BergerKing likes this.
    02-18-13 07:33 PM
  13. MADBRADNYC's Avatar
    Who really needs american support, it's a dieing country
    LoL. Even the edit needs a spell check.
    I would think that wherever you're from needs at least literacy support from the US, since we're not "dying".

    Funny how these people try to drop funny bombs in a thread and end up getting laughed at instead of laughed with.
    02-18-13 07:39 PM
  14. web99's Avatar
    of course it was bbry's strategy

    many people seem to forget that this is BBRY's LAST CHANCE at the US consumer market

    especially since Microsoft is able to keep throwing stuff at the wall with WP8 until perpetuity

    they absolutely needed a buffer to build momentum and sniff out any potential major issues
    That does sound reasonable. Especially given the domination of its smartphone market by Apple and Android. Maybe they are also buying time for the major apps to be available for BB10 by the time the Z10 launches in the US.
    02-18-13 07:44 PM
  15. BBNation's Avatar
    US is still 22% of total market share of BB. Can not ignore goverment, banks and fortune 500 companies current BBs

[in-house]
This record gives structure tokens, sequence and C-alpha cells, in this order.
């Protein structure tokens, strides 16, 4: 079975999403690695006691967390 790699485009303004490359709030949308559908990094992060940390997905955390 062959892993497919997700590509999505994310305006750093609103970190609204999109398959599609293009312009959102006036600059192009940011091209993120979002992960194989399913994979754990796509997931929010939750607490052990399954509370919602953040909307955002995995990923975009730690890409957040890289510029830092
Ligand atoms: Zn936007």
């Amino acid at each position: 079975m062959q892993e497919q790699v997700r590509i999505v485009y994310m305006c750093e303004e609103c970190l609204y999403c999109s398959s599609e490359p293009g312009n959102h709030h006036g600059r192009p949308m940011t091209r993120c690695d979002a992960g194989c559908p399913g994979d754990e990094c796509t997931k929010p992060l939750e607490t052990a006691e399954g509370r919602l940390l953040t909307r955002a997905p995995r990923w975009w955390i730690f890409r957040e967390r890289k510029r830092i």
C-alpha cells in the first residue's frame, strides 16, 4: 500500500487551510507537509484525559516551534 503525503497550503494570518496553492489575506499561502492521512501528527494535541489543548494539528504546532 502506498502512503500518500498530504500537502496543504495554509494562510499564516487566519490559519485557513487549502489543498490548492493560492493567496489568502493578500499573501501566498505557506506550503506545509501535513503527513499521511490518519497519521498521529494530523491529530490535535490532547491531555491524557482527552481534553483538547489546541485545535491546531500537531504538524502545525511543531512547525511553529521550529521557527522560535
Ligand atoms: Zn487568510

BergerKing likes this.
    02-18-13 11:52 PM
  16. Emu the Foo's Avatar
    It's not like BBRY is holding out on us. I mean it's nothing their fault. The USA carriers are the ones to blame.
    02-19-13 02:02 AM
  17. greggebhardt's Avatar
    Who really needs american support, it's a dieing country


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    Without US support, BB will die. Like us or not they need corporate AND Carrier support and from what I can see there will be little of it.
    What is the new Blackberry bringing to the table that sets them apart from the others. Sorry but I am still a little disappointed.
    jegs2, BergerKing and Bobert_123 like this.
    02-19-13 03:15 AM
  18. imz's Avatar
    We will know if its Blackberry's strategy when it finally launches in the US, if it launches with the big name apps, and an updated OS with bug fixes, and legacy features reintroduced all ready and set for the US consumers, then yes, it was a strategy, and a good one in my opinion.